Think of British director Alan Bleasdale and the performers of the ilk of Julie Walters, Robert Lindsay, Lindsay Duncan and David Ross from the mid-1990s, who put together an unrivalled level of collaboration with classics and new work that even made it to South African tv screens, in the form of miniseries Melissa and Jake’s Progress. While you’re thinking of this splendid work, think of this very ensemble, headed in this production by Jovan Muthray and Mlindeli Zondi, who are quietly redefining theatre making in this country, one production at a time: their relentless energy promises the Bleasedale equivalent in South Africa.

But let’s not digress. The Crucifixion of Amagqwirha is a tale woven around the values espoused in Arthur Miller’s The Crucible (1953). But it is moored in contemporary South Africa, and amidst a rich concatenation of superstition and self-belief, members of a community who are young and ambitious and others who are old and hold onto tradition, and little girls who are vanishing with no explanation. And there’s also speak of the ghostly presence of Mamiwata, a creature, believed to be half woman, half snake, who patrols deep and quiet waters.

Blending shadow puppetry that engages the sinister in a manner so much more direct and fearsome than actors on a stage can project, the work is beautifully balanced and hard hitting in terms of social foibles and mob mentality.

But it is the performance of Nyakallo Motloung, Sanelisiwe Jobodwana, Campbell Meas and Star Anka that unequivocally capture the fierce yet tender bravado of little girls, while they embrace the elderly and punctuate the broader, scary tale with home truths and real South Africanisms. The work will take you from laughing out loud to shivering in your shoes, at the eerie prospect of the things out there that we cannot fathom.

The energy of the entire ensemble in creating this piece is palpable; there’s a give and take in dialogue and thinking which brings to mind the feisty dynamism in their work, Just Antigone, performed last year. When the four little girls are debating issues, it’s there. When the elders of the community are calling for a witch hunt, it’s there too.

The only downside of this extraordinarily beautifully crafted work is that it enjoyed but one performance at this festival. It deserves legs in many more contexts.

  • The Crucifixion of Amagqwirha is written and designed by the ensemble. It is directed by Jovan Muthray and Mlindeli Zondi and features creative input by Jovan Muthray and Mlindeli Zondi (lighting) and Binnie Christie (puppets and set). It was performed by Star Anka, Sanelisiwe Jobodwana, Campbell Meas and Nyakallo Motloung at the Downstairs Theatre on July 21, as part of the Wits 969 Festival. Visit webtickets.co.za or visit Wits 969 on facebook.

My father myself: Kafka’s horror, Nashman’s masterpiece

Alon Nashman is Kafka, father and son. Photograph by Cylla von Tiedemann, courtesy www.alonnashman.com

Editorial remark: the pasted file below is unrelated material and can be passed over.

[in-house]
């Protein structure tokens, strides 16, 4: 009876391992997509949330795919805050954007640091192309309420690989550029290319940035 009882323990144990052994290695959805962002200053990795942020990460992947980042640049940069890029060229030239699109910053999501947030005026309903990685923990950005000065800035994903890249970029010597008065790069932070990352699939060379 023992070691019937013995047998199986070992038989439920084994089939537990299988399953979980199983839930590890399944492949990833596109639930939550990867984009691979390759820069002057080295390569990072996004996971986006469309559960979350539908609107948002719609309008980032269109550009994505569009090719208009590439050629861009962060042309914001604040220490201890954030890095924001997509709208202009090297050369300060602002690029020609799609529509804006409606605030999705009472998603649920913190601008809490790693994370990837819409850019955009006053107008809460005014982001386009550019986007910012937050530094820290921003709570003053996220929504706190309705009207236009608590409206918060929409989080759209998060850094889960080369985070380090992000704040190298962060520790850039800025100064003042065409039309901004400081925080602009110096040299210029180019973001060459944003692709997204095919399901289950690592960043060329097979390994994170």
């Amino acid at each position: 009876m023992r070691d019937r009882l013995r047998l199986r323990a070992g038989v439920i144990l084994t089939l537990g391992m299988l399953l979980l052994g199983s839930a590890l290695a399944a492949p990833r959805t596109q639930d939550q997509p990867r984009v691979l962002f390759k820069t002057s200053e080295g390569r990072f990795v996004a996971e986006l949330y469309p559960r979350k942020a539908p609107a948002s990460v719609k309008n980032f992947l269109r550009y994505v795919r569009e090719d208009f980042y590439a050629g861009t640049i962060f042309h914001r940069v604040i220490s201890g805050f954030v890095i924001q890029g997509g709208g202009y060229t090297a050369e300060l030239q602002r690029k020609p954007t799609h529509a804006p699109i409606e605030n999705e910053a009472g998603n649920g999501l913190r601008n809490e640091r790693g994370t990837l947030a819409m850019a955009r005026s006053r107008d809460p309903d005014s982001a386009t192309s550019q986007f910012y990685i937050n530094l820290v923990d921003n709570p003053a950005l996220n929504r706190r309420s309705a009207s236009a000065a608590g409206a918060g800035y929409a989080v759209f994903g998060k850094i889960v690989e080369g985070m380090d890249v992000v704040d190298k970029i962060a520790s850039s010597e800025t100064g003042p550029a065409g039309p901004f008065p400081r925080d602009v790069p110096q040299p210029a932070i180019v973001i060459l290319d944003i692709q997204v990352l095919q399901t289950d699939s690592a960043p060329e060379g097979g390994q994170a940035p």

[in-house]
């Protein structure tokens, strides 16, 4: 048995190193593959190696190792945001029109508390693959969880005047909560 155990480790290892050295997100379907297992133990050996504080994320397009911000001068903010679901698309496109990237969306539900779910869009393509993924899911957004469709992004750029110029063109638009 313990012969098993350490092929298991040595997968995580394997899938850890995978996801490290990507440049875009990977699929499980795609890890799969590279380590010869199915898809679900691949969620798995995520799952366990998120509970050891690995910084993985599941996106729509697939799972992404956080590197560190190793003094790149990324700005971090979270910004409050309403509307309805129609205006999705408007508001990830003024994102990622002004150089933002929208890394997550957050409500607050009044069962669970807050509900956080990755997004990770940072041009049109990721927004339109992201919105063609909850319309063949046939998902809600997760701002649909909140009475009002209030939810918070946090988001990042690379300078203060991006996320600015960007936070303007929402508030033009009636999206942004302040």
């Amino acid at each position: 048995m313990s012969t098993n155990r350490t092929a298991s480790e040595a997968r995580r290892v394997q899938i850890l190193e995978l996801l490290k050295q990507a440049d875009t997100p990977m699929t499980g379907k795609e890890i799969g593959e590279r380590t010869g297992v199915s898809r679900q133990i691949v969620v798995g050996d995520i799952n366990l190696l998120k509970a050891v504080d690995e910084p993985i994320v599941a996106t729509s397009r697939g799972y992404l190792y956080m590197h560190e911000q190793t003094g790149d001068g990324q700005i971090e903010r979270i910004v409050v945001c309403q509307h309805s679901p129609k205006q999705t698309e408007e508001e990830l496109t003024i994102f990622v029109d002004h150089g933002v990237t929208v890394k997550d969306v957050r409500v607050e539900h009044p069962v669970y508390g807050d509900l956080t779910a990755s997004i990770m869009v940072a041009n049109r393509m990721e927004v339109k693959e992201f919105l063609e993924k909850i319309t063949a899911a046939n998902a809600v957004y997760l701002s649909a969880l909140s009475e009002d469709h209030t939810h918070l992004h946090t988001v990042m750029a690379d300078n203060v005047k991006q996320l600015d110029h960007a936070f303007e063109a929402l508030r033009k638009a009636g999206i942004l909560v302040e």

Alon Nashman is Kafka, father and son. Photograph by Cylla von Tiedemann, courtesy http://www.alonnashman.com

When a theatre production takes on a classic work of prose and gives it new life, the audience is fortunate. When this new life is articulated with such fire and wisdom that the original words of the master are seared with new energy, the audience is privileged. When all of this comes together under the supreme talents of a performer, such as Alon Nashman, the experience is almost completely overwhelming.

This is what you get with Kafka and Son, an astonishing foray into the problematic relationship Czech writer Franz Kafka had with his father Hermann, a relationship splayed and explored ruthlessly in Letter to my Father, written by Franz in 1919, never delivered to his father, but published in 1966, after both men were dead. It’s an intimate, horrifying and at times hilariously biting extrapolation on a father-son relationship fuelled by narcissism, fear, sarcasm and one-upmanship, on the part of the father, and exacerbated by the son’s low self esteem, physical puniness and inability to fight back. It’s a horror story told with a fierce sense of intimacy that is both riveting and disturbing.

Nashman is an unbelievably fine performer, and it is a true and unforgettable privilege to be able to see this performer in South Africa. Bearing an uncanny physical resemblance to Kafka, he is, at once, father and son, as he offers dialogue that is often difficult to internalise, it is so destructive. Complemented with a rough and potent set comprising feathers and rusty cages, the work has a harsh melodiousness of its own, and the shrill weeping plaint of the klezmer-evocative clarinet melds in to the choreographic repertoire of the piece where nothing – from cruelty during childhood to the boring horror of disdain for Jewish tradition – escapes the son’s critical loupe toward his father’s behaviour.

It’s a paean that authenticates the hollow sadness of anyone who has experienced the lead ball of parental emotional abuse, which intertwines the complication of marriage and independence; it is also a deeply sophisticated ode to the potency of Kafka himself. Evoking Alan Parker’s 1984 film Birdy, which engages with post Vietnam War horror, as it teases open the resonance of language articulated by Kafka in the teen years of the twentieth century, a scary precursor to the texture of Holocaust language, the work presents an eye at a keyhole into the kind of challenges that the real, individual, private Kafka faced, and consequently a level of focus into the work.

Kafka and Son is a defining, uncompromising piece of brilliance.

  • Kafka and Son is written by Mark Cassidy and Alon Nashman, adapted for stage from Franz Kafka’s Letter to my Father. It is directed by Mark Cassidy, features design by Carmellia Koo and Marysia Bucolc (costume and set) and Andrea Lundy (lighting) and is performed by Alon Nashman, as part of the Wits 969 Festival in the Wits Downstairs Theatre, Wits Theatre Complex, Braamfontein. It performs again on Tuesday July 21 at 13:15. Visit webtickets.co.za